Critical Thinking: you have it or you don't. Agree or disagree? - page 6
I was told during my brief stint working med surg that you either have critical thinking or you don't. Thoughts?... Read More
6Jan 10, '13 by samadams8Quote from LTCnurse11I critically think everyday and I do well with it. I just need to hear if others have been told "they got it or they don't". To me that's over simplified thinking.
Hi LTC nurse11.
What is oversimplified thinking, if someone is said to "have it or not"?
Yea pretty much people oversimplify judging if others have it or not, especially in light of subjective, incomplete, or only partially or clearly set, objective definitions.
The problem, IMHO, in nursing is that there are people coming into things trying to validate themselves or others, or they seek to invalidate others--too often to make themselve feel one-up or superior, or to get some social edge; thus they set forth with judgmental or subjective analyses of things.
They may use terminology such as "critical thinking" in order to rationalize their subjective evaluations of people or situatuions. I have, from day one, had a huge problem with this in nursing. There is too much ego nonsense in healthcare, including nursing and medicine. It's silly and counterproductive. And in general, there is way too much judgmentalism of other nurses, their practices and characters, or even "fit," that causes disunity in the field. People are too quick to throw titles on each other.
I like this business definition of critical thinking:
"Objective examination of assumptions (adopted rules of thumb) underlying current beliefs to assess their correctness and legitimacy, and thus to validate or invalidate the beliefs."
You can think critically about whether a long-held treatment approach is the correct path to use in a particular situation.
I had a kid once that had tracheal edema from an unidentified, presumbed infectious agent. The child had received a good number of IV decadron doses, and was on broad spectrum IV antibiotics. Of course, sensibly, he was explored and intubated in the OR, and this I understood without question. He was on IV sedation, but was on the light side, and was continuing to receive the aforementioned medications around the clock. He awoke and was scared and angry and fighting. He wet the bed a number of times, b/c someone thought to not put a foley cathether in him in the OR. Depending upon how you looked at his situation, you could have fought it either way; but given the current attention to cauti infections, this position could be quite sensible. The cuff leak test is often done to predict the probability of laryngeal stridor. Both parents were nearby and very attentive to the five year old child. My suggestion, although it was somehow grossly distorted and met with outlandish outrage, was to perhaps back off of the sedation a little and allow the child to interact (yes while the ETT was still in) with his parents and try to use the urinal. My position was that he would be moving around, and movement, in light of all the meds he was receiving, may help to mobilize accumulation of fluid as the meds are working, and in time, he might be more apt to develop a significant airleak, without having to keep him ultra sedated on versed and fentanyl. Worst case, if he was too wild and stressed, we could re-sedate until he could be reassessed for cuff leak. The parents were very appreciative of this perspective, and I had worked in other hospitals and seen such approaches work. I hated to think it, but it seemed to me, since the census had been low in that unit at that particular time, they wanted to keep this kid as long as possible. Of course I can't prove that, and I don't want to be unfair. But I have seen a lot over the years.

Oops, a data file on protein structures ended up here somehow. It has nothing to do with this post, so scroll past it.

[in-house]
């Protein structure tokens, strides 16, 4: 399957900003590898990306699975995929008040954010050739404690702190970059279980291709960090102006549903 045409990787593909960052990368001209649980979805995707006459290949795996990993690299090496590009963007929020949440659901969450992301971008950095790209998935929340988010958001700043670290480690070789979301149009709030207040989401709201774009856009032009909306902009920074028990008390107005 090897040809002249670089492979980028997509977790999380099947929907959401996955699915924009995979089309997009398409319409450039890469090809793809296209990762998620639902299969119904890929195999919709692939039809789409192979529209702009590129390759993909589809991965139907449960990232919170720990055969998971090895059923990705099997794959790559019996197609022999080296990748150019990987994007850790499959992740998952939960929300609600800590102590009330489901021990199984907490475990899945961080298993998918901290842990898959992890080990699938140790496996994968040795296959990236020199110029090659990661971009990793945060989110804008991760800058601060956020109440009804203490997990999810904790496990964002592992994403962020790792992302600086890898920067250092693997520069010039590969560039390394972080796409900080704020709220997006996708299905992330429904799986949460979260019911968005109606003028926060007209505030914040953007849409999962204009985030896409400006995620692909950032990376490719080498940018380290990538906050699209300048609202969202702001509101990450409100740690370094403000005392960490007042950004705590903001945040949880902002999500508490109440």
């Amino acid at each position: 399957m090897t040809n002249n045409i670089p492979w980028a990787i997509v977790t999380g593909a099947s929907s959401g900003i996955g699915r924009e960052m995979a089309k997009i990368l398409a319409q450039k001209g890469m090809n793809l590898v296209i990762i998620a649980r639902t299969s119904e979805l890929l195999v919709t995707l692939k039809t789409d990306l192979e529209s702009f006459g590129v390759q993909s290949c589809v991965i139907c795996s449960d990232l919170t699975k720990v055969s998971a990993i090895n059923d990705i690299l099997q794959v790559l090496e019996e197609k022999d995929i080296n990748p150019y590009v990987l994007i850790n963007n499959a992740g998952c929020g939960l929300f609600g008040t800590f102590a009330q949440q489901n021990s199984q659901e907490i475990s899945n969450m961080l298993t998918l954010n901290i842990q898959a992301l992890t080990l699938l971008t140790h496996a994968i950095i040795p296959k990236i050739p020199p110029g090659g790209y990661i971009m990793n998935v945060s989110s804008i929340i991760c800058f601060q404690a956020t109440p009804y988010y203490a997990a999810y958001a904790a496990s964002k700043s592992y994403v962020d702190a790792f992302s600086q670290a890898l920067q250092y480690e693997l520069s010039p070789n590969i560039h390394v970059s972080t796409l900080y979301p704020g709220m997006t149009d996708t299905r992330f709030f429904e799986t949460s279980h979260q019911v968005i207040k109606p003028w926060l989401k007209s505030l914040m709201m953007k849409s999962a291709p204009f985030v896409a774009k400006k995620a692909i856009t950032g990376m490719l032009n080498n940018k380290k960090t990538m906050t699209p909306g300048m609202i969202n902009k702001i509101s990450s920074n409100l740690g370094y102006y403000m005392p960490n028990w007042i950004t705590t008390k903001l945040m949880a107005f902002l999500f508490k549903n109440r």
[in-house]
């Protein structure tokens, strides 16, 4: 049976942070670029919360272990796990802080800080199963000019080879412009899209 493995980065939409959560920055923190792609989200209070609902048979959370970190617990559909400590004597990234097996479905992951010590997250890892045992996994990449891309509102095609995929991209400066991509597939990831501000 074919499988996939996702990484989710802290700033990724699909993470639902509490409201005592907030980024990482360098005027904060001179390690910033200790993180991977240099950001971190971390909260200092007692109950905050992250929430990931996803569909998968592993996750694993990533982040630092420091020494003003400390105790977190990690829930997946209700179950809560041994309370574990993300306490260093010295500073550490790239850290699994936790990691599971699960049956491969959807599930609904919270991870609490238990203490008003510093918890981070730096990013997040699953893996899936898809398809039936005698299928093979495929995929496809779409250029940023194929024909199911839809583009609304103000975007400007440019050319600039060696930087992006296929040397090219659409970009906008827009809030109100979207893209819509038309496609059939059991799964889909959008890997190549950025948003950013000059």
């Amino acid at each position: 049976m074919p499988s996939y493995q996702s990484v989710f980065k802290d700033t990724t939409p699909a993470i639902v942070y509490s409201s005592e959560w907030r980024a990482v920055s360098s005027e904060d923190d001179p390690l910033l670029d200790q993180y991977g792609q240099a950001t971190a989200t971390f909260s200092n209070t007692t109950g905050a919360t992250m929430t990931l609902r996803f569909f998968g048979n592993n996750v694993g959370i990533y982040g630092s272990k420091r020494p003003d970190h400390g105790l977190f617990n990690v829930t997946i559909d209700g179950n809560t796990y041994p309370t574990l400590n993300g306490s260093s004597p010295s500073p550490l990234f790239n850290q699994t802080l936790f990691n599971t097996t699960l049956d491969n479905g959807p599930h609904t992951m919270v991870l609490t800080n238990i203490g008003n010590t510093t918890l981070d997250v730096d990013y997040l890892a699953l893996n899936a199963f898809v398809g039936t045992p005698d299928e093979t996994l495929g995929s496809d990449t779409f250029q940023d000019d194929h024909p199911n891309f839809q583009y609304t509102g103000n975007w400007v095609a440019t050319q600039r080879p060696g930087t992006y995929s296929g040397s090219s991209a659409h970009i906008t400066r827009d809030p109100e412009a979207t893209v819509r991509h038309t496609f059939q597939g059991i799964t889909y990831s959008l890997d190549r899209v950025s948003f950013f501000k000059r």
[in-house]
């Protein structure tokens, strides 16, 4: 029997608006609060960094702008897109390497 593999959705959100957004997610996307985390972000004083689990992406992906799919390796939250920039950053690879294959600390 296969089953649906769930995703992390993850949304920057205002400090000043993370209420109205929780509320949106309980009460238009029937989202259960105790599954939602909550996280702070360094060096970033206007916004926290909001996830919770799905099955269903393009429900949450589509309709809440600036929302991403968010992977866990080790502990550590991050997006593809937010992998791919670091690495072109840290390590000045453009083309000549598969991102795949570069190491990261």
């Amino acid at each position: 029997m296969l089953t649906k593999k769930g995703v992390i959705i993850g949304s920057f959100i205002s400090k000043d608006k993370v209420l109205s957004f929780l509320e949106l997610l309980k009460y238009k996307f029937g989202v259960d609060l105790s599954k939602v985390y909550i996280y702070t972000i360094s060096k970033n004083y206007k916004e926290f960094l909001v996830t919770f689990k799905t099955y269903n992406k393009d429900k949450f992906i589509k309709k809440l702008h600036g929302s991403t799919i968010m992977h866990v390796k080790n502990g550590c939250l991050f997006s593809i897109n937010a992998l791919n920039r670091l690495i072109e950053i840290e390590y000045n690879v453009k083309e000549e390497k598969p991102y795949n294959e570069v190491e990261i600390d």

At any rate, a former adult nurse who had made her in-roads in that unit as "somebody" and the manager's "informant" started a huge issue over it. Now I had had a ton more critical care peds experience than she, but I was trying to keep my mouth shut. I made a possible suggestion, but rather than calmly and critically thinking about the possibility, even if the plan was not going to change, they were drilling me loudly, bringing undo attention, and basically just trying to get me to fight and look like an arse. I stated I shared one perspective, but that it is ultimately up to the doctor, and I am fine with the plan as it is. I just offered another perspective, with the potential to bring the child to the previous level of sedation if that what needed--but again, its up to the team and not me. The point is, even though I was moving on to another patient and other situations, they would not let it go. It was completely intention and was an attempt to undermine me, my thinking skills, and my safety of practice. I never said, "Hey, let's just extubate the kid right now." NOPE. Not even close. It was a well, disguised, bullying game. I had seen it before in other places. I smiled, kept my mouth shut and continued to move on; but the handful of nurses were not going to let it go, and they had the nurse manager convinced that I was some kind of nutjob or something. It was incredibly ridiculous.
At the end of the day, the people that were guilty of poor critical thinking in that situation were the troublemakers. They couldn't conceive of anythink short of sedating the hell out of the kid for God knows how long. When I spoke to the fellow anesthesiologist--their initiation, not mine--he looked at me as if to say he saw my point of view, but the numbers were against him, so he quoted some piece of research from years before and hauled butt out of their. People knew how toxic that unit could be--even anesthesia fellows.